On Monday 12 March 2012, researchers from the Harvard Medical School released a study in which linked the consumption of red meat to an increased chance of early death. The study, entitled ‘Red Meat Consumption and Mortality‘ was published in the Archives of Internal Medicine. It was also accompanied by an editorial entitled ‘Holy Cow! What’s Good for you is Good for Our Planet‘.
The researchers tracked 37698 men for 22 years and 83698 women for 28 years. All the participants were free of cardiovascular disease (CVD) and cancer when tracking commenced. The diets of the participants were evaluated through questionnaires every four years. The subjects who consumed a card-deck-sized serving of unprocessed red meat each day on average saw a 13 percent higher risk of dying than those who did not consume red meat with the same frequency.
The study has garnered a considerable amount of attention. At the time of initial writing (around 21:00 on the evening of Tuesday 13 March 2012), there were 211 stories related articles that can be accessed on Google News. Another check around 23:00 on the evening of Tuesday 13 March 2012, showed that there were 231 related stories. Here are some examples of the headlines from some of the media outlets across:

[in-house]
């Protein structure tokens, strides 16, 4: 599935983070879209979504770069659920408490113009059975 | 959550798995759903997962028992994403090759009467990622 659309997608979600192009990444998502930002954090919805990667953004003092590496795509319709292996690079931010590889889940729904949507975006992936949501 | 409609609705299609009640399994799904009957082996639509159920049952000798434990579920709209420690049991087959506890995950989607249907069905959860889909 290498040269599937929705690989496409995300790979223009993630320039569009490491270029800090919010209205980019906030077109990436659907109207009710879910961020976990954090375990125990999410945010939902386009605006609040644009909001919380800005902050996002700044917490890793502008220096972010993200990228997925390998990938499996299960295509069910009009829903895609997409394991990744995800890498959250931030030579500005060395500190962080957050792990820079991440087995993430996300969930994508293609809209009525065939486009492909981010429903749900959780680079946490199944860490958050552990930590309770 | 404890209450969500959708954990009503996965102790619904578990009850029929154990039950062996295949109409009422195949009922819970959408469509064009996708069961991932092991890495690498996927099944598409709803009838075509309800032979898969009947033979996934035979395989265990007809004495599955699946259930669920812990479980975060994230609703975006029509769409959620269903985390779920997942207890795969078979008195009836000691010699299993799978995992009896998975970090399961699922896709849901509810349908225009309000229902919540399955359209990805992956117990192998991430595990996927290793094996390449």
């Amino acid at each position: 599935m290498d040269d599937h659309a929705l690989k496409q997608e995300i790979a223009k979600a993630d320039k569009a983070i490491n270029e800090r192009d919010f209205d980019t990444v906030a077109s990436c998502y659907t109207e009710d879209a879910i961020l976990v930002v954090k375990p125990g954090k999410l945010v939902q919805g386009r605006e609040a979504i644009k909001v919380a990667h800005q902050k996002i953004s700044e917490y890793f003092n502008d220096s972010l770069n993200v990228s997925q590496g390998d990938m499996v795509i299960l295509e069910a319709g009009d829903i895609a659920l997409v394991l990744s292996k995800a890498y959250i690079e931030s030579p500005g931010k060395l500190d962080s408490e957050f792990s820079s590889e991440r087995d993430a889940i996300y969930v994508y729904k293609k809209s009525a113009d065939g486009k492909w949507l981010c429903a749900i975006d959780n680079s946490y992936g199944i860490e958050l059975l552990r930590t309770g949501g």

The Independent – ‘Red meat increases risk of early death, says study‘
The Telegraph – ‘Red meat is blamed for one in 10 early deaths‘
United States of America
The LA Times – ‘All red meat is bad for you, new study says‘
ABC News – ‘Red Meat Tied to Increased Mortality Risk‘
Harvard Magazine – ‘Don’t Pass the Bacon‘
Fox News – ‘Red meat linked to premature death, research finds‘
Globe and Mail – ‘Red meat increases risk of death from cancer‘
Toronto Star – ‘Red meat linked to higher risk of premature death: Harvard study‘
Montreal Gazette – ‘Red meat linked to higher risk of premature death‘
The Sydney Morning Herald – ‘Huge study shows red meat boosts risk of dying young‘
Victor Harbor Times – ‘Love affair with flesh hits a snag as study links red meat to risk of death‘
Reuters – ‘More support for passing on the red meat‘
CNN International – ‘Study: Too much red meat may shorten lifespan‘
Media outlets exist within a context that is structured by the competition for public’s attention. Being constantly bombarded by a variety of stimuli, public attention can be fleeting and therefore is extremely valuable. Consequently, in order to capture the attention, media outlets must refer to very striking differences (differences from the ‘norm’). A response will only be garnered by a strong stimuli (Neidhardt, 1993).
As Neidhardt (1993), points out, the aforegoing scenario leads to implementation of particular strategies:
1) “…existing Material can become loaded linguistically by ‘the use of intense language’.” (p.343)
2) “…the selection of the material is guided by a preference for strongly deviating cases.” (p.343)
Case in point, the aforementioned study.
Neidhardt, F. (1993). ‘The Public as a Communication System’ Public Understand. Sci. 2, 339-350. doi: 10.1088/0963-6625/2/4/004
Pan, A., Sun, Q., Bernstein, A.M., Schulze, M.B., Manson, J.E., Stampfer, M.J., Willett, W.C., Hu, F.B. (2012). ‘Red Meat Consumption and Mortality’ Arch Intern Med. doi:10.1001/archinternmed.2011.2287